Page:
Five investment strategies propelling the rise of ETFs

Oct 8th, 2018 | By | Category: Alternatives / Multi-Asset

By Matthew J. Bartolini, Head of SPDR Americas Research.

Matthew J Bartolini, Head of SPDR Americas Research

Matthew J Bartolini, Head of SPDR Americas Research.

Investors were given a crash course in using ETFs during the financial crisis. Once they started implementing investment strategies with these funds, they never looked back.

While I’ve explored how efficient access to asset classes, particularly fixed income, helped drive the adoption of ETFs in the past ten years, so too has the increasing number and sophistication of ETF investment strategies. Here are five investment strategies that we believe have spurred ETFs’ explosive growth since 2008.

1) Asset allocation

Asset allocation is a critical component of any investment strategy, allowing an investor to allocate assets in a manner that meets their risk tolerance and return objectives. In 2008, as the financial crisis unfolded, there were only four asset allocation ETFs currently trading in the market. But that number is far higher today as investors became more comfortable with ETFs, and therefore ETFs that hold ETFs, leading asset allocation strategies to grow in number and complexity.

A considerable number of ETFs are now available to implement a wide range of strategies, from the basic tactical global allocation portfolio to the targeted income solution to the more complex long-short strategies. Multi-asset funds were also launched, allowing investors to pursue diversification strategies in a single ETF by allocating to a strategy that can hold everything from stocks, bonds and REITs to commodities and currencies.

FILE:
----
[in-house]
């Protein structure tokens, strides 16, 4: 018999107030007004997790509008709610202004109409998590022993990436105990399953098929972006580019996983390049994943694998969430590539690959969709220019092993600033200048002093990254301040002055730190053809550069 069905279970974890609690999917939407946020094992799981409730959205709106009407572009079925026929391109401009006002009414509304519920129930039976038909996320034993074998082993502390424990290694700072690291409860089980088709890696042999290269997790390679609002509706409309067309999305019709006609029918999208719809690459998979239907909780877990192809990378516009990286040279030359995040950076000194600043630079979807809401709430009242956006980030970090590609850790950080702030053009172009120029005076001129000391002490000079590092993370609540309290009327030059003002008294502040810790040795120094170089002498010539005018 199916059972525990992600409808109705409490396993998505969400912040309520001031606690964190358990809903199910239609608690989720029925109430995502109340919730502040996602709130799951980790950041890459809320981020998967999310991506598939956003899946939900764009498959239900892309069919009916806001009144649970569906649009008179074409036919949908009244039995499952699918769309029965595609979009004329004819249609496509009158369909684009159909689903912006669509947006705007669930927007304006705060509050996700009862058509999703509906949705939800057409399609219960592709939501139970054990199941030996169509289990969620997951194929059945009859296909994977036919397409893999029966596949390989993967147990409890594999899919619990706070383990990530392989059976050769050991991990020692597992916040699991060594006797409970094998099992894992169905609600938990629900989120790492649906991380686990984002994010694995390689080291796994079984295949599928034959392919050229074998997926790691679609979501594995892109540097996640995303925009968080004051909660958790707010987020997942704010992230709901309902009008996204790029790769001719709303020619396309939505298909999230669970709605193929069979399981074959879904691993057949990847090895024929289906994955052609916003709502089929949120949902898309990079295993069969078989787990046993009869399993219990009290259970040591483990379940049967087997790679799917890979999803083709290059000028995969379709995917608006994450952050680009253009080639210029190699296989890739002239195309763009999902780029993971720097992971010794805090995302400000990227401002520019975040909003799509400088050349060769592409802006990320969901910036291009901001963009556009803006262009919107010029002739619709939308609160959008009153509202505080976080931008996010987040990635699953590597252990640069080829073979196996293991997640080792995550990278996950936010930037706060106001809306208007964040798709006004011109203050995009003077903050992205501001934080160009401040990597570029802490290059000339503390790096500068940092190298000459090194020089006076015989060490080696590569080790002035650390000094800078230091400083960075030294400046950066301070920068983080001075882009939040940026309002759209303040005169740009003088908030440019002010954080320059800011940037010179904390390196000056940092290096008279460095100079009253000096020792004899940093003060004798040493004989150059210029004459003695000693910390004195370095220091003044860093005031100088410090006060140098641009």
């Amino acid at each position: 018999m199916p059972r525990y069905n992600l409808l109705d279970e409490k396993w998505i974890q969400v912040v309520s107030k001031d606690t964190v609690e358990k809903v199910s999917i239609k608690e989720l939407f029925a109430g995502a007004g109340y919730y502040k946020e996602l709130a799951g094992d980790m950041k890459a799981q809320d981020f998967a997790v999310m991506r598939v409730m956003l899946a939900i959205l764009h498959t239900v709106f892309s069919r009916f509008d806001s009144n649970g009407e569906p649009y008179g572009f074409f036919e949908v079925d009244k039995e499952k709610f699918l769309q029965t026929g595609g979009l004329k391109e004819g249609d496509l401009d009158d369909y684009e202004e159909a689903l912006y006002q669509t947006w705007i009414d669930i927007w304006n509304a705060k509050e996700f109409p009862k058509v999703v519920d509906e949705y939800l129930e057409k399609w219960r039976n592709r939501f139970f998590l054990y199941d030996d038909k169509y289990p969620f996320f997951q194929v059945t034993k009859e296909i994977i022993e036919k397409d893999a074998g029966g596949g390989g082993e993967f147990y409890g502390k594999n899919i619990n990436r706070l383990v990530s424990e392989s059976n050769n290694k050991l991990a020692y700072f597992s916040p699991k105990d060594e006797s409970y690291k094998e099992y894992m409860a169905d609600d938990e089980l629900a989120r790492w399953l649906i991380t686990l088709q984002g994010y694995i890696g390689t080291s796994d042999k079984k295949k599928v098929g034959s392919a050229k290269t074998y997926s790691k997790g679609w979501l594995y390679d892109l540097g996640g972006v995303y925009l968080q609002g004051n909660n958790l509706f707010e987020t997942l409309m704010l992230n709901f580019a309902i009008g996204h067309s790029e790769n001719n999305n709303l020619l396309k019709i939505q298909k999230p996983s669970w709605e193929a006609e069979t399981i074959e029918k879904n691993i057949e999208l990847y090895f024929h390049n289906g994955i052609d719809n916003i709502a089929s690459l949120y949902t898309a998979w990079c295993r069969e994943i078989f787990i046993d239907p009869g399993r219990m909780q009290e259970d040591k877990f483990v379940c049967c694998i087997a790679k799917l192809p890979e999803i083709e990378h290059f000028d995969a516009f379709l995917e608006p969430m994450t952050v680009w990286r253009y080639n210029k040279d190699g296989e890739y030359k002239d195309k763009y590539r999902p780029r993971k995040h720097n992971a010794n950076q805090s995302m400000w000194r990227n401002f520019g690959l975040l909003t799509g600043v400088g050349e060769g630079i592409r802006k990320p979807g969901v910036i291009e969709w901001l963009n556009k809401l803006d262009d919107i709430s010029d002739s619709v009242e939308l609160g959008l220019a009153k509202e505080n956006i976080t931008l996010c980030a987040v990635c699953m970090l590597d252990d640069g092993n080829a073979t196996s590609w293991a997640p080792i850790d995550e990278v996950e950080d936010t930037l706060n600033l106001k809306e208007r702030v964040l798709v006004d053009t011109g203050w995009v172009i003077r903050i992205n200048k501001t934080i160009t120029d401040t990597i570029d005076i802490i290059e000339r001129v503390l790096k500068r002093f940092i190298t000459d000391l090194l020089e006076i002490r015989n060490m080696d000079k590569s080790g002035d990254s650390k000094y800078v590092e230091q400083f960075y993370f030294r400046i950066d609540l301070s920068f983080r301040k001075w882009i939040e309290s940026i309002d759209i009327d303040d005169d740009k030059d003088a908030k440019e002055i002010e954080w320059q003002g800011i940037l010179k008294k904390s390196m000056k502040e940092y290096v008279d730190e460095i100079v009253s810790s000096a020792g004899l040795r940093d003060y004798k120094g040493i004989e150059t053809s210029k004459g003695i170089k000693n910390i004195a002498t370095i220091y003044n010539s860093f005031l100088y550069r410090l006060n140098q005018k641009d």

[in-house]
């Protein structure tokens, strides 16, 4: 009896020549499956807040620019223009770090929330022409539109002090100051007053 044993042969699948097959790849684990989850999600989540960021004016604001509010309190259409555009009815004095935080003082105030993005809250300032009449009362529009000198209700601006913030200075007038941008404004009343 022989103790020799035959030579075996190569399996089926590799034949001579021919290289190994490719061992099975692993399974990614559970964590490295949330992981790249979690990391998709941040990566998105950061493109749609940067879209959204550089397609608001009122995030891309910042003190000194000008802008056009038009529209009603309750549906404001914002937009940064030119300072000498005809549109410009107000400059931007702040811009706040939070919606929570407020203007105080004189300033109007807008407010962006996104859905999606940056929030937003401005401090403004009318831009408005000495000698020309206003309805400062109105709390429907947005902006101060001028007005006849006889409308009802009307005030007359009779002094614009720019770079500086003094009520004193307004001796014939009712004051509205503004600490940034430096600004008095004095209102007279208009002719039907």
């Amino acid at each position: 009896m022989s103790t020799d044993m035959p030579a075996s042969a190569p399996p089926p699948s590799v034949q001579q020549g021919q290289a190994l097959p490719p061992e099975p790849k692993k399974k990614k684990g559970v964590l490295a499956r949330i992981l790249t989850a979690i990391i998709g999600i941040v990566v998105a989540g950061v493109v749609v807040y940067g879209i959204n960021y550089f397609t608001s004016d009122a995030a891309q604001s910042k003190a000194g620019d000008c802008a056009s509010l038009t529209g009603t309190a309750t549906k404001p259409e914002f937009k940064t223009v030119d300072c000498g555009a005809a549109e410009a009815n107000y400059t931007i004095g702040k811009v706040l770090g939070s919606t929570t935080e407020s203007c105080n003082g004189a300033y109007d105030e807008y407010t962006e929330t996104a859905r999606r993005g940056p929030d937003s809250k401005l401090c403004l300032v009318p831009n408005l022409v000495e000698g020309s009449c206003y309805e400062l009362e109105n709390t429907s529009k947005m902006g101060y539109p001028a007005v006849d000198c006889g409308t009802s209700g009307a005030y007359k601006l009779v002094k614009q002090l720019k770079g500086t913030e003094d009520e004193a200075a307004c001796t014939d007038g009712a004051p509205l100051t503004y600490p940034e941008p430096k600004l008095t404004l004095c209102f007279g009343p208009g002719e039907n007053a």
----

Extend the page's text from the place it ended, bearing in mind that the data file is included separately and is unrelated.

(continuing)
Key takeaway: Today, the ETF wrapper provides investors with the ability to diversify existing holdings with alternative multi-asset strategies or offer a one-stop shopping solution for efficient asset allocation based on a client’s risk tolerance.

2) Smart beta

Smart beta existed in 2008, but not in the way we think of it today. Ten years ago, there was only a handful of smart beta ETFs. They held roughly $14 billion in assets spread across nearly 100 funds, with 54% of those assets invested in dividend-focused exposures.

Today, smart beta strategies have proliferated exponentially, and assets under management have soared to $365 billion spread across over 450 funds. But this wasn’t from increased usage in traditional dividend-related products. New factor-based strategies focusing on well-documented market premia, such as value and momentum, have gained market share.  As a result, dividend-focused funds now only account for 42% of today’s smart beta assets, and we have started to see smart beta applied to an expanded range of asset classes, like fixed income.